I knew that she had been abused as a pup, but still don’t know all the details.  From her behaviors, I have pieced together some probabilities.  At least one abuser was a man with a hat.  She went from calm and peaceful to a terrifying rage when she saw any man wearing a hat.  It took a long time to desensitize her to that image and even now, 10 years later, she reacts, though much more calmly, choosing to move closer to me.

Watch for surprise reactions

Another image we just chose to avoid repeating was a man with a belt.  She was lying on the floor by me one day when Devin took off his belt to change it for another.  As he raised it over his head (pulling it out of the loops), Zoe went from peacefully relaxed to attack mode and charged at him.
I don’t know if she would have actually bitten him; I grabbed her before she got to him.  His naturally calm demeanor helped greatly as he put the belt down and knelt down to reassure her.  The entire incident was a mere few seconds, but it gave us further insight into what must have happened to her in the past.  She calmed immediately, realizing that this was not the same person, but we decided to avoid belts around her as it was obviously terrifying to her and not something she would need to deal with normally.

Tribute to Zoe: She begins to trust others

Her confidence in people had obviously been shaken as a pup and it took many weeks before she seemed to trust anyone but me, but eventually, she became more comfortable around the rest of our family, beginning with my oldest son, Devin.  That turned out to be quite helpful when the 2004 hurricanes came through. We lost part of the roof with hurricane Frances, and then Hurricane Jean came through, causing much greater damage to an already weakened structure.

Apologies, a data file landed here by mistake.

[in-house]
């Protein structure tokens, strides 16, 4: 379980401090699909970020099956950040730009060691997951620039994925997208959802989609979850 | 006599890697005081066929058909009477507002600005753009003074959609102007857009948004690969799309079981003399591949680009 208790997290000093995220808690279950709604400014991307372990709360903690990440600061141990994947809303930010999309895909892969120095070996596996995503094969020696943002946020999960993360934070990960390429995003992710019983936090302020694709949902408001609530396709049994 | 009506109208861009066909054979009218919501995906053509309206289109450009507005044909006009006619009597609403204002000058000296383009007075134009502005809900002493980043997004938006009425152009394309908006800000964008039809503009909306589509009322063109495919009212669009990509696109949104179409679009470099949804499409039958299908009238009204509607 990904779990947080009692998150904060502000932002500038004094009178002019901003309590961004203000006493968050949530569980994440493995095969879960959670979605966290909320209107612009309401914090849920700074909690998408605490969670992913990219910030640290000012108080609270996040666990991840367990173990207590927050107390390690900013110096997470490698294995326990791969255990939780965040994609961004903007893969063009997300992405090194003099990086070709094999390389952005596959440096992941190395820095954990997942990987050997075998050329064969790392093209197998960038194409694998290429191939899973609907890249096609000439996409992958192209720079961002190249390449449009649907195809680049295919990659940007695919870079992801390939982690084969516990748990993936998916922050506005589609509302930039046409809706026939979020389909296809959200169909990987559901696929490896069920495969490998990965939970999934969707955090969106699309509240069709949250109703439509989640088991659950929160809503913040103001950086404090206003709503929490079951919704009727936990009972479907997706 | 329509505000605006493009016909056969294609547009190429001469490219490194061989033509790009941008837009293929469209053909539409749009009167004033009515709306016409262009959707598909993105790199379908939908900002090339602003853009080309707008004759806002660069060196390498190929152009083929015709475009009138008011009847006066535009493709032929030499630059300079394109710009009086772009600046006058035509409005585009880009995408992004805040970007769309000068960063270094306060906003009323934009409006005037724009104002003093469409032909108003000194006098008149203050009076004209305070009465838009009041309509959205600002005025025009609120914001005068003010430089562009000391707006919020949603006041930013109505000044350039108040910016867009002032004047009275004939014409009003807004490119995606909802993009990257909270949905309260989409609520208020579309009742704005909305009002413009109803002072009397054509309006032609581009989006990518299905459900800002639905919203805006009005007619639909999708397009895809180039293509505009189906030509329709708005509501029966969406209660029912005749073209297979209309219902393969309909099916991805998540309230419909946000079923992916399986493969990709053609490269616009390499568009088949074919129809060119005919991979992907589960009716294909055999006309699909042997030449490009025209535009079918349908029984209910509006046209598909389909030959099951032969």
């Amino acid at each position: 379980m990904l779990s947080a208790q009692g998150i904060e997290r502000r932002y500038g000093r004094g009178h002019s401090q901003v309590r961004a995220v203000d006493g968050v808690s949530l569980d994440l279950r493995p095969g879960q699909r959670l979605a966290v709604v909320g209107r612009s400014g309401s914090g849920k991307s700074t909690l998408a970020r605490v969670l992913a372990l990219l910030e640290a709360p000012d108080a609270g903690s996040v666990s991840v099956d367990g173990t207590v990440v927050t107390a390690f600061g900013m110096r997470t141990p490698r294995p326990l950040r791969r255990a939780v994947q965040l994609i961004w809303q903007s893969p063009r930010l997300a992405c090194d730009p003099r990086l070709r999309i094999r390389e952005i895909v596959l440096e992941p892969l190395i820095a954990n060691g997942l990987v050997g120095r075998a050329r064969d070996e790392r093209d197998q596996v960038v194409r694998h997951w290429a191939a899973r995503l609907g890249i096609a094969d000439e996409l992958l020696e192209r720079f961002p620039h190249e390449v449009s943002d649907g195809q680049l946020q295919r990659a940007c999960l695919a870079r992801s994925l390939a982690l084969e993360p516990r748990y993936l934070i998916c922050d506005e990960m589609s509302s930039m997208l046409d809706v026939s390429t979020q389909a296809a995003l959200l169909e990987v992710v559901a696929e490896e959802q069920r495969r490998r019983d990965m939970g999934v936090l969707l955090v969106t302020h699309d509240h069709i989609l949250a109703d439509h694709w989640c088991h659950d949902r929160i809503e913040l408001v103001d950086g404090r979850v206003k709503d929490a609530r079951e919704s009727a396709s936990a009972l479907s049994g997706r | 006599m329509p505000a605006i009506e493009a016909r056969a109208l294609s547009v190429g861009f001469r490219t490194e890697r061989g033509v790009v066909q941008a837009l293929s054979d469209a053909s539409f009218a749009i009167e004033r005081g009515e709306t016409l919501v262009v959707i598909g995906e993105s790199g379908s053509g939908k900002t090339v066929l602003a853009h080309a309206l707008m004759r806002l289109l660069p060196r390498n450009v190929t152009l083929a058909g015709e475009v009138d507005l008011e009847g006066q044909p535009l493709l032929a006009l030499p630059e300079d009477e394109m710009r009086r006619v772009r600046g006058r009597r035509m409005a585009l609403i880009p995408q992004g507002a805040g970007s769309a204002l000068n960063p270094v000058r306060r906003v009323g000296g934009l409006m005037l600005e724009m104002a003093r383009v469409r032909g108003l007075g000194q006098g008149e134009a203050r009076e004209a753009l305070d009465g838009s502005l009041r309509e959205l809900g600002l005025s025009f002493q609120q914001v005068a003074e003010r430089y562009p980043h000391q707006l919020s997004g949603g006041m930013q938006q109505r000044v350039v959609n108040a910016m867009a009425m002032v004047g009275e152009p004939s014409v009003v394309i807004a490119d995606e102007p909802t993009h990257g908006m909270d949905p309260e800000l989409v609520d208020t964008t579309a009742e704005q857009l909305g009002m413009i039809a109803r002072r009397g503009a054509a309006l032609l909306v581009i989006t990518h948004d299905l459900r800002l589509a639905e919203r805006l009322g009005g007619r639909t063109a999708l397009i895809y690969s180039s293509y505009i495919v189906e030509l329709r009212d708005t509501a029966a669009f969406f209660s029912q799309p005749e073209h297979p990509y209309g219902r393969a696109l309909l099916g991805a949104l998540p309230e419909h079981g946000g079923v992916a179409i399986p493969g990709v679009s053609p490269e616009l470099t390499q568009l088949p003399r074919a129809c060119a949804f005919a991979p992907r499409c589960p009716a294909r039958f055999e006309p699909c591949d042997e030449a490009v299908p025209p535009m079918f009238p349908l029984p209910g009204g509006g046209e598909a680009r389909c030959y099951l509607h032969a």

Zoe was by my side, not rattled by the hurricanes themselves, as long as I was there.  We stayed for a few days but decided we needed to get the kids to a motel when mold began growing.  Devin stayed at the farm in a camper to keep track of all the animals.  I made the very tough decision to leave Zoe with him, along with the other dogs and animals.  I trusted Devin completely but hoped that Zoe would also.
Thankfully, she was able to understand and adjust.  She was always very happy to see me on our visits but was relaxed and comfortable when we left again.  Our lives were in limbo for the next 8 months, and Zoe not only remained with Devin on the farm but was actually able to form a closer bond with him than she had when I was there.  She still considered me her person when I was there, but he was her backup when I was gone.  I consider that a huge achievement!

Confidence builds

Devin used his time with her to find some of her many talents.  With all of the damage, rats became an issue in the feed room.  Zoe was up for the task of keeping them away for the simple reward of a “good dog, Zoe” and a piece of cheese!  As she gained self-confidence, she rose to the pack leader status and helped Devin keep harmony on the farm.  The extra responsibility seemed to help her confidence even more, and she grew mentally and emotionally into quite a companion.
We decided to sell our damaged farm and buy another, this one larger and a little further from the coast.  After many months, we were finally all together and Zoe was able to follow me around as we investigated our new home.  She slept on our bed, as she had before, but was always up early in the morning with me, enjoying her new home life.

Zoe’s skills help her confidence

She developed new skills on our larger farm and thoroughly enjoyed each day at my side.  Keeping free-ranging chickens in their allotted areas, convincing goats to stay on their side of the fence, and keeping snakes away as we moved through the fields, she was full of energy and loved the outdoors.  Once inside, she’d stay next to me as I progressed through our house chores, always watching to stay within sight of me.
One friend noted that such attentiveness would never work for her; I replied that Zoe and I were just buddies that enjoyed our every moment together.  She seemed to know which direction I was heading next, almost before I did.